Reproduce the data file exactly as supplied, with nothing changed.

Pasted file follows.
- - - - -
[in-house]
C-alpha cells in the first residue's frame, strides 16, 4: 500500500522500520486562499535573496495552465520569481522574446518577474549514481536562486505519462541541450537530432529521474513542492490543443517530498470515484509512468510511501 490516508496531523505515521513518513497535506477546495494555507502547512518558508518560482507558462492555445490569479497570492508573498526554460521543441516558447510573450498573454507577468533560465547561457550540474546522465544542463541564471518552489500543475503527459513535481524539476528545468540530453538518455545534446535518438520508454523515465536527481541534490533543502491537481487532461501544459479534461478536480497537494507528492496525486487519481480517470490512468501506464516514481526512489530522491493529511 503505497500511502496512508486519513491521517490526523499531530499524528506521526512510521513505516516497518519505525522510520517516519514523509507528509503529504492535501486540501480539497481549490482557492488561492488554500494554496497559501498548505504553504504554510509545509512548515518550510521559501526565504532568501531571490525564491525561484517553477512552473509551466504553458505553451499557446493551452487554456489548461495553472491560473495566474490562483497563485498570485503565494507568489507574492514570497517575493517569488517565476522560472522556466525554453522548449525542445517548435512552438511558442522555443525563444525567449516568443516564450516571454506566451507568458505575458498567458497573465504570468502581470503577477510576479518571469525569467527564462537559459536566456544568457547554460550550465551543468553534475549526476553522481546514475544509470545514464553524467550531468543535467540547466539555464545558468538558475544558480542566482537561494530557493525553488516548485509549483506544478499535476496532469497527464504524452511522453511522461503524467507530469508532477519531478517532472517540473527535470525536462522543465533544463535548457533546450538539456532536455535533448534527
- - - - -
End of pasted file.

[in-house]
C-alpha cells in the first residue's frame, strides 16, 4: 500500500522500520486562499535573496495552465520569481522574446518577474549514481536562486505519462541541450537530432529521474513542492490543443517530498470515484509512468510511501 490516508496531523505515521513518513497535506477546495494555507502547512518558508518560482507558462492555445490569479497570492508573498526554460521543441516558447510573450498573454507577468533560465547561457550540474546522465544542463541564471518552489500543475503527459513535481524539476528545468540530453538518455545534446535518438520508454523515465536527481541534490533543502491537481487532461501544459479534461478536480497537494507528492496525486487519481480517470490512468501506464516514481526512489530522491493529511 503505497500511502496512508486519513491521517490526523499531530499524528506521526512510521513505516516497518519505525522510520517516519514523509507528509503529504492535501486540501480539497481549490482557492488561492488554500494554496497559501498548505504553504504554510509545509512548515518550510521559501526565504532568501531571490525564491525561484517553477512552473509551466504553458505553451499557446493551452487554456489548461495553472491560473495566474490562483497563485498570485503565494507568489507574492514570497517575493517569488517565476522560472522556466525554453522548449525542445517548435512552438511558442522555443525563444525567449516568443516564450516571454506566451507568458505575458498567458497573465504570468502581470503577477510576479518571469525569467527564462537559459536566456544568457547554460550550465551543468553534475549526476553522481546514475544509470545514464553524467550531468543535467540547466539555464545558468538558475544558480542566482537561494530557493525553488516548485509549483506544478499535476496532469497527464504524452511522453511522461503524467507530469508532477519531478517532472517540473527535470525536462522543465533544463535548457533546450538539456532536455535533448534527